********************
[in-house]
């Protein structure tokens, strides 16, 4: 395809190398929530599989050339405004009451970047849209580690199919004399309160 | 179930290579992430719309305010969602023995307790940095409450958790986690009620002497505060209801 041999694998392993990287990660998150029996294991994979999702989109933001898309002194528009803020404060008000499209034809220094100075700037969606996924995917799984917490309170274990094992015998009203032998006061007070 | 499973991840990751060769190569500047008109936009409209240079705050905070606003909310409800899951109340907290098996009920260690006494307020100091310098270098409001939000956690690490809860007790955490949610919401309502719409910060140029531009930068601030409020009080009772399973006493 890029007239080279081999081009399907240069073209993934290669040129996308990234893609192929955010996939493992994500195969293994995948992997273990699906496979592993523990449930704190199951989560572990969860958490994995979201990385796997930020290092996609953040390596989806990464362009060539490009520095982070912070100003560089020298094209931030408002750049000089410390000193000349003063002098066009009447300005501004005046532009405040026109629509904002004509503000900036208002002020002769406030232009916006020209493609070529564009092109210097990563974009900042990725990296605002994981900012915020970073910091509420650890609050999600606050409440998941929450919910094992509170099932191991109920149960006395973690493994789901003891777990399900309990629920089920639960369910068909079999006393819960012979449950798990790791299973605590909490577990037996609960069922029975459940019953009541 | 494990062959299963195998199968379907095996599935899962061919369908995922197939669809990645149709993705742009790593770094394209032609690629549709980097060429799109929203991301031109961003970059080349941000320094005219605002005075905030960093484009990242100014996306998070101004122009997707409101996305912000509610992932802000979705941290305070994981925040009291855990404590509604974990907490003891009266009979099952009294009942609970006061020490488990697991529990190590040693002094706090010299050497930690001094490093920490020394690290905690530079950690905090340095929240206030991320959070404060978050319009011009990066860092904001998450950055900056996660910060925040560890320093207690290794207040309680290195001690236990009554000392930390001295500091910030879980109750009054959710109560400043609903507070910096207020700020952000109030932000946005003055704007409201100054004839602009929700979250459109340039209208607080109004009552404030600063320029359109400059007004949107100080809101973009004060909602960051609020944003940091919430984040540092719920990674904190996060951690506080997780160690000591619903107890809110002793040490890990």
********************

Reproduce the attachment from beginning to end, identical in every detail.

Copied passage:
[in-house]
């Protein structure tokens, strides 16, 4: 395809190398929530599989050339405004009451970047849209580690199919004399309160 | 179930290579992430719309305010969602023995307790940095409450958790986690009620002497505060209801 041999694998392993990287990660998150029996294991994979999702989109933001898309002194528009803020404060008000499209034809220094100075700037969606996924995917799984917490309170274990094992015998009203032998006061007070 | 499973991840990751060769190569500047008109936009409209240079705050905070606003909310409800899951109340907290098996009920260690006494307020100091310098270098409001939000956690690490809860007790955490949610919401309502719409910060140029531009930068601030409020009080009772399973006493 890029007239080279081999081009399907240069073209993934290669040129996308990234893609192929955010996939493992994500195969293994995948992997273990699906496979592993523990449930704190199951989560572990969860958490994995979201990385796997930020290092996609953040390596989806990464362009060539490009520095982070912070100003560089020298094209931030408002750049000089410390000193000349003063002098066009009447300005501004005046532009405040026109629509904002004509503000900036208002002020002769406030232009916006020209493609070529564009092109210097990563974009900042990725990296605002994981900012915020970073910091509420650890609050999600606050409440998941929450919910094992509170099932191991109920149960006395973690493994789901003891777990399900309990629920089920639960369910068909079999006393819960012979449950798990790791299973605590909490577990037996609960069922029975459940019953009541 | 494990062959299963195998199968379907095996599935899962061919369908995922197939669809990645149709993705742009790593770094394209032609690629549709980097060429799109929203991301031109961003970059080349941000320094005219605002005075905030960093484009990242100014996306998070101004122009997707409101996305912000509610992932802000979705941290305070994981925040009291855990404590509604974990907490003891009266009979099952009294009942609970006061020490488990697991529990190590040693002094706090010299050497930690001094490093920490020394690290905690530079950690905090340095929240206030991320959070404060978050319009011009990066860092904001998450950055900056996660910060925040560890320093207690290794207040309680290195001690236990009554000392930390001295500091910030879980109750009054959710109560400043609903507070910096207020700020952000109030932000946005003055704007409201100054004839602009929700979250459109340039209208607080109004009552404030600063320029359109400059007004949107100080809101973009004060909602960051609020944003940091919430984040540092719920990674904190996060951690506080997780160690000591619903107890809110002793040490890990």